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‘CC’ Morgan was possible victim of melting

item0617a.jpgThe 1879-CC was the first tough date Morgan dollar, and it remains so today because of its relatively low mintage. It is a coin with a lot of unanswered questions in its past, which makes it all the more interesting.

When the 1879-CC was produced, it was the second year of required Morgan dollar production. This meant that the vast stockpiles of Morgans that would later be present had not yet begun, and dollars from 1879 were more likely to be released into circulation.

In the case of the 1879-CC, there was a perfect or large CC variety, but also a large over small CC variety. It appears to there was an attempt to tool away the small CC so the larger or regular CC could be stamped in it?s place. The regular CC is more available but also more popular. However, the Redfield hoard was reported to have had 400 to 500 examples of the large over small CC variety, so it is available.

Item0617-b.jpgPrecisely what happened to the 756,000 mintage of the 1879-CC remains a most interesting question. Just 4,123, or 0.55 percent, of the original mintage was discovered in the Treasury vaults to become part of the GSA sales in the 1970s. The bulk of the GSA sales dollars were Carson City dollars of the 1880s. Today?s prices for the 1879-CC do not suggest a big circulated supply, which might be the case if they were all released around 1879. A VG-8 is priced at $165 and an XF-40 is $735. Those might be fair prices especially considering its low mintage, but they suggest that there are no significant numbers available in circulated grades.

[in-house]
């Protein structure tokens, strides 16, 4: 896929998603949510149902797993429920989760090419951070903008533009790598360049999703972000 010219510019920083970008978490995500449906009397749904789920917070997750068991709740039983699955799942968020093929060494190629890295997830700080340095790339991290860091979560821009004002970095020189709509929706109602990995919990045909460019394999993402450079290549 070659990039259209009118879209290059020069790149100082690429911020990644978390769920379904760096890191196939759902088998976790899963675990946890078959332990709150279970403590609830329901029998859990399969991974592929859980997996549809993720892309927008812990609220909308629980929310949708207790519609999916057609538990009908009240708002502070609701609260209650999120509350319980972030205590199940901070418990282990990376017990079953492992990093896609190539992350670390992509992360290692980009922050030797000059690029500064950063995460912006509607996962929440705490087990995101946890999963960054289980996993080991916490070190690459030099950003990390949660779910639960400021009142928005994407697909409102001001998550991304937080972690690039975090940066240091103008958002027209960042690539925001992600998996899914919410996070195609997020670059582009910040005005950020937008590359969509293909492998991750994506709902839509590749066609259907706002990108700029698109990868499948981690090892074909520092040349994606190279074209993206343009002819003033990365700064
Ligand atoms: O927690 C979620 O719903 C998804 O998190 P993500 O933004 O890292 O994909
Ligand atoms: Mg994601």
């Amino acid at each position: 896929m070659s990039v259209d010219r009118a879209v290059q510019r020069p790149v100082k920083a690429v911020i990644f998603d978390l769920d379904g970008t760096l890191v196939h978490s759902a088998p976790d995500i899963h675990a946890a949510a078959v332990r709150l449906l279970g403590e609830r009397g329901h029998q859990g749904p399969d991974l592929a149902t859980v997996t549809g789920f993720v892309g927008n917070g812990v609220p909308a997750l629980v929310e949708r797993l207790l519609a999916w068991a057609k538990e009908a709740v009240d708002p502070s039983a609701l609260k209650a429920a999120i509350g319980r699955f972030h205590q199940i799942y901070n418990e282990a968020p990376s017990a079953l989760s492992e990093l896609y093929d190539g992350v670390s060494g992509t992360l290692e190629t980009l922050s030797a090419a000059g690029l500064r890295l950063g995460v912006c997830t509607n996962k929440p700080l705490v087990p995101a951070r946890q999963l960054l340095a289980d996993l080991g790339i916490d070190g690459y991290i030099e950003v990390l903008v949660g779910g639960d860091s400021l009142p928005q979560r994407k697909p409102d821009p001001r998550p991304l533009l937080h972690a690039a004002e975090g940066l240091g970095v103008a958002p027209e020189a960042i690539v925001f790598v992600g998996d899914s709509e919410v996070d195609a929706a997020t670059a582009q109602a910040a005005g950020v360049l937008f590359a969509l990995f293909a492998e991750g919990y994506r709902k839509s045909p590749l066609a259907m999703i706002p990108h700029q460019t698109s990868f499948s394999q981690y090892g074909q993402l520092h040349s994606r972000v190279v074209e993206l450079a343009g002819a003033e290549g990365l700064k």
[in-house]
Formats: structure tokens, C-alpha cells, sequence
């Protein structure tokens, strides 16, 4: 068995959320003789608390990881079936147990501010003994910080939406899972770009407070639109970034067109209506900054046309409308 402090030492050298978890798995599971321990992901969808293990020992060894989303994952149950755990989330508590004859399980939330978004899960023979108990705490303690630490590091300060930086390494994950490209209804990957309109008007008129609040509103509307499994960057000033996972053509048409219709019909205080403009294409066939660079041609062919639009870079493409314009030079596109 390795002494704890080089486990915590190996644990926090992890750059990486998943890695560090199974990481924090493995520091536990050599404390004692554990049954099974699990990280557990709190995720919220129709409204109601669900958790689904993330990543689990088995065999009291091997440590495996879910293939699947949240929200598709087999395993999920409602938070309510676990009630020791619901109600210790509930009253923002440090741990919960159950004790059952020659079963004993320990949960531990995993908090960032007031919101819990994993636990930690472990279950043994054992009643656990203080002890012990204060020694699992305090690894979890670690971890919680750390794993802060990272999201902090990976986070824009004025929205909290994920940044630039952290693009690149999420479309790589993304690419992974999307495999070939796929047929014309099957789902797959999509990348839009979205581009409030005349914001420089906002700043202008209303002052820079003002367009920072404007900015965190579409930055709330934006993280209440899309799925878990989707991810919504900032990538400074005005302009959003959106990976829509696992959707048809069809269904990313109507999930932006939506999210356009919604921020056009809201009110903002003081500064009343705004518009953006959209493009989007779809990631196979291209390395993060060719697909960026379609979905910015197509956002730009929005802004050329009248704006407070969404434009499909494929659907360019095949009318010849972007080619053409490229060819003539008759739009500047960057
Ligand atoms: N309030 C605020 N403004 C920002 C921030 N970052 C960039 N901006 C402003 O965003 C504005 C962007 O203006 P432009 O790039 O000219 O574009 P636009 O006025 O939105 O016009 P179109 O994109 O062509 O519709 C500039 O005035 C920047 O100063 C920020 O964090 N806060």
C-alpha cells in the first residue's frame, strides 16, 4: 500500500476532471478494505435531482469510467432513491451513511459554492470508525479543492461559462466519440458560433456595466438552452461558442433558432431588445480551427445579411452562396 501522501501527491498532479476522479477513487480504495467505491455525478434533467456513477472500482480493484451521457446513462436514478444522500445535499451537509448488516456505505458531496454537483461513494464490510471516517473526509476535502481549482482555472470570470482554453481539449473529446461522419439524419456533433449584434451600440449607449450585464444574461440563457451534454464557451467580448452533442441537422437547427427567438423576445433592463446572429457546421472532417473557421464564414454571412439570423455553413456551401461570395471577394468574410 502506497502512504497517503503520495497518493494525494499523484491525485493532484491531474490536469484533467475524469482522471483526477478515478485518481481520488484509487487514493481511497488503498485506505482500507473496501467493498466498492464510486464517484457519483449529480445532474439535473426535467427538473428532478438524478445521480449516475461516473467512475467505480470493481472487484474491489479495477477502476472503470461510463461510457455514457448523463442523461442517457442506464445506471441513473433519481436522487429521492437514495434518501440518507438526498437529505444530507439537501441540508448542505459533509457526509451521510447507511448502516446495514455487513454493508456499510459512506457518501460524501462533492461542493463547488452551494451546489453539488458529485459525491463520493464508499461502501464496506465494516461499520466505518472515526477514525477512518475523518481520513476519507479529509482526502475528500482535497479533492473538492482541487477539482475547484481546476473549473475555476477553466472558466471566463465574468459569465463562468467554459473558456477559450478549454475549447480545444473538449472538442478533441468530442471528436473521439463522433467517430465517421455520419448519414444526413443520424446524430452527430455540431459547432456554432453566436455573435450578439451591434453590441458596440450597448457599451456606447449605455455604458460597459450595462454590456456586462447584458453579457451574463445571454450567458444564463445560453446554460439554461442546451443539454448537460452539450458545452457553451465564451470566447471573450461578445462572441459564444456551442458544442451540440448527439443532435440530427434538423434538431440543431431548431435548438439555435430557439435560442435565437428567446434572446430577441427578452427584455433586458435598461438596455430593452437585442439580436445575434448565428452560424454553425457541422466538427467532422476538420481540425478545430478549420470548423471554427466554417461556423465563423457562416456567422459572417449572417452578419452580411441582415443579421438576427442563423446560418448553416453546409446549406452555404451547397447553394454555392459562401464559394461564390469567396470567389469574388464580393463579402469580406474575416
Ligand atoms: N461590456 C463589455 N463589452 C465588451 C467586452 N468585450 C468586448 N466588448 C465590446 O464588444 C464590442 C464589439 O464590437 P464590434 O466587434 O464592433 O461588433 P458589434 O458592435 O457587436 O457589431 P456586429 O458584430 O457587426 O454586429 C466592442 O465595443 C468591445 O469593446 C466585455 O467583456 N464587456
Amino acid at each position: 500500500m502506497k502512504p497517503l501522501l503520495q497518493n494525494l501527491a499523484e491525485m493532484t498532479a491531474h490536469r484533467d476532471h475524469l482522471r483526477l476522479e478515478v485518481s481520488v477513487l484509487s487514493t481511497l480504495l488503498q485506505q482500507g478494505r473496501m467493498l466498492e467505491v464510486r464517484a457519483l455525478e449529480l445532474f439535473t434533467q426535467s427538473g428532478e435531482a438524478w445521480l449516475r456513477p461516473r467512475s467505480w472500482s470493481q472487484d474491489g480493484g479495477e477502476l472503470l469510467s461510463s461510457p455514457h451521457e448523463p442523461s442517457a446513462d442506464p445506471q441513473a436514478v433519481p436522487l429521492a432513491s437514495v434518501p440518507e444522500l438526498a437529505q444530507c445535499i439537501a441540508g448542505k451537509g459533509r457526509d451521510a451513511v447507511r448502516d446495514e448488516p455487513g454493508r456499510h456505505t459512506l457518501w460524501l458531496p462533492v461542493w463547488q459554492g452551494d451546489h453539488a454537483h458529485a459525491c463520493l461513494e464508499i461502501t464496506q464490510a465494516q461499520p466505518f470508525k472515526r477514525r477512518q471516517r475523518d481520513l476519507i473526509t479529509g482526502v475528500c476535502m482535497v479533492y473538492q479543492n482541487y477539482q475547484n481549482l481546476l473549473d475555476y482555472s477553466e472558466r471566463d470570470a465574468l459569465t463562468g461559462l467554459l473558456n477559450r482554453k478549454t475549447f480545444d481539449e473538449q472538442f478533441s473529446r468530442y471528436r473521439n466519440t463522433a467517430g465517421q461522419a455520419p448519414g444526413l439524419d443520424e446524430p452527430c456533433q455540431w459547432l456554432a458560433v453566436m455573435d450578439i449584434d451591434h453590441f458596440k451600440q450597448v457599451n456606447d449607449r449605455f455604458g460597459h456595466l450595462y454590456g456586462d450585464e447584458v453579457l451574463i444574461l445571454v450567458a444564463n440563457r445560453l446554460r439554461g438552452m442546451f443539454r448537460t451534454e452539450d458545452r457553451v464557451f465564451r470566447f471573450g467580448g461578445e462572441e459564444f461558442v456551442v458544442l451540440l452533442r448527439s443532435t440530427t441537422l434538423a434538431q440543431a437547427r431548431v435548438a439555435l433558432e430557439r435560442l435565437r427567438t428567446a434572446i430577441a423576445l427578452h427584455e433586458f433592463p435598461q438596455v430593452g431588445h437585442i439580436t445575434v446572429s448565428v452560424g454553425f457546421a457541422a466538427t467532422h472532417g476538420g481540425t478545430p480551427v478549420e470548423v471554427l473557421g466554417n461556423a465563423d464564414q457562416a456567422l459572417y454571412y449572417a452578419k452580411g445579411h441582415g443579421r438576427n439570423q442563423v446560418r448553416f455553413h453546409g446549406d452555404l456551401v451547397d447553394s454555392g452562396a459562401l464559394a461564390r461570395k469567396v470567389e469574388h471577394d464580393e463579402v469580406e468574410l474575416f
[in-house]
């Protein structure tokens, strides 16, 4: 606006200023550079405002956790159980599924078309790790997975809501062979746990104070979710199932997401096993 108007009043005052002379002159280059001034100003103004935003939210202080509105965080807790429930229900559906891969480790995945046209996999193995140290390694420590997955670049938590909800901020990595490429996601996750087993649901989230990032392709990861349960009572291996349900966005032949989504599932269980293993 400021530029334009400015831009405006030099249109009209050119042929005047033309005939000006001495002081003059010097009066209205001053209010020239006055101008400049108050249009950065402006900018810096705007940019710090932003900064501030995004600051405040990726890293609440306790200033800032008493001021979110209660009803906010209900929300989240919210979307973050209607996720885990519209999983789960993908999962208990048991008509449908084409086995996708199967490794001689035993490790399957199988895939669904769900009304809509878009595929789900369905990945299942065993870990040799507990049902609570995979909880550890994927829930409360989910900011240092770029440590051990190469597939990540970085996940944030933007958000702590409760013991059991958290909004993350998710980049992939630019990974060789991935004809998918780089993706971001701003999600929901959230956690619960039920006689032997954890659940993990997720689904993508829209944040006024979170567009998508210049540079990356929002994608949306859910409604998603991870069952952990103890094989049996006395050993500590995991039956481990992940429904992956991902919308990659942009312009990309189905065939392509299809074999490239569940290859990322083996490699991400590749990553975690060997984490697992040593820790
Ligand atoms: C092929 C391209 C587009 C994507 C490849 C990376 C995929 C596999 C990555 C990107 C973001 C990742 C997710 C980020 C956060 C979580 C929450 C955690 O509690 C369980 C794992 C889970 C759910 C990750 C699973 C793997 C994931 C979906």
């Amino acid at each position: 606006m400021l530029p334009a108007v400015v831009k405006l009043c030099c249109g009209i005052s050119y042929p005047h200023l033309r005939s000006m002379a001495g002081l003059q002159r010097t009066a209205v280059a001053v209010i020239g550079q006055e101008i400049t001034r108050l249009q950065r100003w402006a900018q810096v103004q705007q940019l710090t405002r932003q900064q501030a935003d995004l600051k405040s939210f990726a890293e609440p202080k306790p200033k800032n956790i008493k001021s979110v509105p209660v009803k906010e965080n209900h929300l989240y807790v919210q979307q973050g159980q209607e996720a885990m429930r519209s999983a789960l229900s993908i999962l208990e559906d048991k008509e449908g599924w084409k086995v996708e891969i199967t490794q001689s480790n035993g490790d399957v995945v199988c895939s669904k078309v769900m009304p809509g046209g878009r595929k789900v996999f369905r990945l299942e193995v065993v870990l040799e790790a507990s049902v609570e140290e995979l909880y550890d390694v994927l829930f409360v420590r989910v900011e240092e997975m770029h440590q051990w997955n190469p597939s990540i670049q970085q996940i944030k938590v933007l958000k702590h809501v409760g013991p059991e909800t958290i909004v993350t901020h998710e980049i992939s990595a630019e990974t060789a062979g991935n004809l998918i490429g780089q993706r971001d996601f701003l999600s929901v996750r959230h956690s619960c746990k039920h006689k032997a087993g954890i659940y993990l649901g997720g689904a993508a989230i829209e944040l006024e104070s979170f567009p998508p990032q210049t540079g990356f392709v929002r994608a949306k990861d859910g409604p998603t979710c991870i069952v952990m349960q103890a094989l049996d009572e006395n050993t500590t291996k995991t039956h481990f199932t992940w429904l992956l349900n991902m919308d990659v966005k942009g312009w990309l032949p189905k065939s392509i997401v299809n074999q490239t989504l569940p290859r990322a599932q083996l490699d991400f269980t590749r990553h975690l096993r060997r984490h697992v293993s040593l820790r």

The 1879-CC also has no real record of large numbers appearing at any time in the past. In his book, The Official Red Book of Morgan Silver Dollars, Q. David Bowers points to a few bags paid out from Washington in the 1950s and another bag paid out from San Francisco. Still, a bag here and a few bags there do not equal 756,000.

It?s possible that the 1879-CC and perhaps the 1878-CC might not have made the trip to Washington where they would have been safe from melting during the Pittman Act of 1918. A significant number of the original mintages might well have been destroyed.

The 1879-CC is the second toughest Carson City dollar behind the 1889-CC. The 1879-CC lists for $4,150 in MS-60 and goes to $29,500 in MS-65. It is not readily available in any Mint State grade, and demand for top quality examples far outpaces the supply.

While we cannot really trace the 1879-CC?s history, the conspicuous absence of numbers tends to point to the Pittman Act melting. If that is the case, the 1879-CC will continue to be a challenge for future generations of Morgan dollar collectors. It is fitting in a sense since Carson City Morgan dollars have a reputation of being better dates.

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